The searchers found only two cups and two bones intact.

They thought the bones belonged to Lizzie and Carmen.

One of the cups looks like a ceramic shaving mug and has the words “Remember Me” painted on it. That mug is now part of an exhibit on the explosion at the Maritime Museum of the Atlantic in Halifax. Swetnam Hare believes her life might have taken another course if the explosion hadn’t occurred.

Vince Coleman

On December sixth, 1917 a train dispatcher named Vince Coleman was running the dispatch office beside the Halifax harbor.

But one sailor who knew about the imminent explosion ran past the railway freight yards, warning Coleman and Lovett to clear out. Vince Coleman knew what was at stake when he ran back to tap out his crucial message.

Vince Coleman was thinking about the passenger trains speeding towards the threatened harbor. He had to stop them.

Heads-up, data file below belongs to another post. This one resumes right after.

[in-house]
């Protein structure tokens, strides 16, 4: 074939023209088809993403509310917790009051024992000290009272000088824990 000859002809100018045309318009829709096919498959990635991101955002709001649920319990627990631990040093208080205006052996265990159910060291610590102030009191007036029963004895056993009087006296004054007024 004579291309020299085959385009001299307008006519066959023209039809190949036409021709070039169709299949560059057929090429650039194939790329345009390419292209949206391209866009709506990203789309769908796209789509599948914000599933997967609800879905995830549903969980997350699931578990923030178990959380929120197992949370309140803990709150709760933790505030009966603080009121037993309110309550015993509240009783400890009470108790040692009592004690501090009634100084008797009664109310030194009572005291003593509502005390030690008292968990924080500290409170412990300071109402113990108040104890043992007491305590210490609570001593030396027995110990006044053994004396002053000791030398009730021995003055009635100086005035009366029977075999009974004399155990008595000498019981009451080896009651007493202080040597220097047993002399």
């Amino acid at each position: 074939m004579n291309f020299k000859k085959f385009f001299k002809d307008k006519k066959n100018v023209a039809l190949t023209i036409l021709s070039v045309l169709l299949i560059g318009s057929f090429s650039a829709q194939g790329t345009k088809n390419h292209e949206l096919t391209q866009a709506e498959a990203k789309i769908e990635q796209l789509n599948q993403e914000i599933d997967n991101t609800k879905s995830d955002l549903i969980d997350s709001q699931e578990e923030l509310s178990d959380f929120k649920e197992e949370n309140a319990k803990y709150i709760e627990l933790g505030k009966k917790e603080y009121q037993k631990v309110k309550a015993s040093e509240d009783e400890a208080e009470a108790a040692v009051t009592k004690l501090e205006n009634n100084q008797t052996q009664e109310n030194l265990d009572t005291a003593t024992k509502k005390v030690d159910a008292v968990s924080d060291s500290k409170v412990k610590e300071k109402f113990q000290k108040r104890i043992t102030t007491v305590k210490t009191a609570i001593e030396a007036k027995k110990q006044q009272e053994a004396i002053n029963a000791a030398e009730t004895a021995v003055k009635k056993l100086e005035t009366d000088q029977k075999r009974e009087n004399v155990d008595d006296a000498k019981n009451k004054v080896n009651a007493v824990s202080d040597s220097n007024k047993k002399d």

Coleman telegraphed his urgent warning. At precisely 9:06 the worst man-made explosion (at its time) tore through Halifax, causing two thousand deaths including the life of Vince Coleman. Nine thousand were wounded.

One brave man sacrificed his life to save seven hundred others. The seven hundred others were aboard a passenger train headed for Halifax.

The story

In many ways it was a typical early winter day in Halifax that December sixth, 1917. The sun was bright in a clear sky and the ground was clear of snow. A light haze hung over the harbor but visibility was generally very good.

During the war the harbor bustled with convoys of men and materials bound for Europe. But on the night of December fifth, two ships’ captains anxiously awaited departure. Aboard the Imo, a Belgian relief ship at anchor in the harbor, Captain From was annoyed that a late inspection had forced him to delay until morning.